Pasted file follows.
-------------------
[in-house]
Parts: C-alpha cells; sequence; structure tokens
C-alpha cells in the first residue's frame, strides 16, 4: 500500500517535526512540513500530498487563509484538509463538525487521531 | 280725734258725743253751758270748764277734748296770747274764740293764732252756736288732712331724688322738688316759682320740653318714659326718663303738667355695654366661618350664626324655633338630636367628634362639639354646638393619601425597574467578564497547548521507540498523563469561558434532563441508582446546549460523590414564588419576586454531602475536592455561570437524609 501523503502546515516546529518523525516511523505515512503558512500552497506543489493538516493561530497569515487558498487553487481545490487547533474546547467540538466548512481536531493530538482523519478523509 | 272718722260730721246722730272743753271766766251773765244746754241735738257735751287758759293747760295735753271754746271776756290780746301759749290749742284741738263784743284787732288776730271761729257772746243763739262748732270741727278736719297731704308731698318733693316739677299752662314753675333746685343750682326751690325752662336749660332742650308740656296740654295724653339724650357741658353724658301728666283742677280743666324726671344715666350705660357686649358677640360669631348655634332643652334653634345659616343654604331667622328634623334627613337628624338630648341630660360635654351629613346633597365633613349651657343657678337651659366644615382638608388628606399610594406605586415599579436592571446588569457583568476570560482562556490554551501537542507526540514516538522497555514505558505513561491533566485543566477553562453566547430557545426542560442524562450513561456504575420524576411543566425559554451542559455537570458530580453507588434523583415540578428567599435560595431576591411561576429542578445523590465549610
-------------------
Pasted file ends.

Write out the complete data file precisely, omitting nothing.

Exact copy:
[in-house]
Parts: C-alpha cells; sequence; structure tokens
C-alpha cells in the first residue's frame, strides 16, 4: 500500500517535526512540513500530498487563509484538509463538525487521531 | 280725734258725743253751758270748764277734748296770747274764740293764732252756736288732712331724688322738688316759682320740653318714659326718663303738667355695654366661618350664626324655633338630636367628634362639639354646638393619601425597574467578564497547548521507540498523563469561558434532563441508582446546549460523590414564588419576586454531602475536592455561570437524609 501523503502546515516546529518523525516511523505515512503558512500552497506543489493538516493561530497569515487558498487553487481545490487547533474546547467540538466548512481536531493530538482523519478523509 | 272718722260730721246722730272743753271766766251773765244746754241735738257735751287758759293747760295735753271754746271776756290780746301759749290749742284741738263784743284787732288776730271761729257772746243763739262748732270741727278736719297731704308731698318733693316739677299752662314753675333746685343750682326751690325752662336749660332742650308740656296740654295724653339724650357741658353724658301728666283742677280743666324726671344715666350705660357686649358677640360669631348655634332643652334653634345659616343654604331667622328634623334627613337628624338630648341630660360635654351629613346633597365633613349651657343657678337651659366644615382638608388628606399610594406605586415599579436592571446588569457583568476570560482562556490554551501537542507526540514516538522497555514505558505513561491533566485543566477553562453566547430557545426542560442524562450513561456504575420524576411543566425559554451542559455537570458530580453507588434523583415540578428567599435560595431576591411561576429542578445523590465549610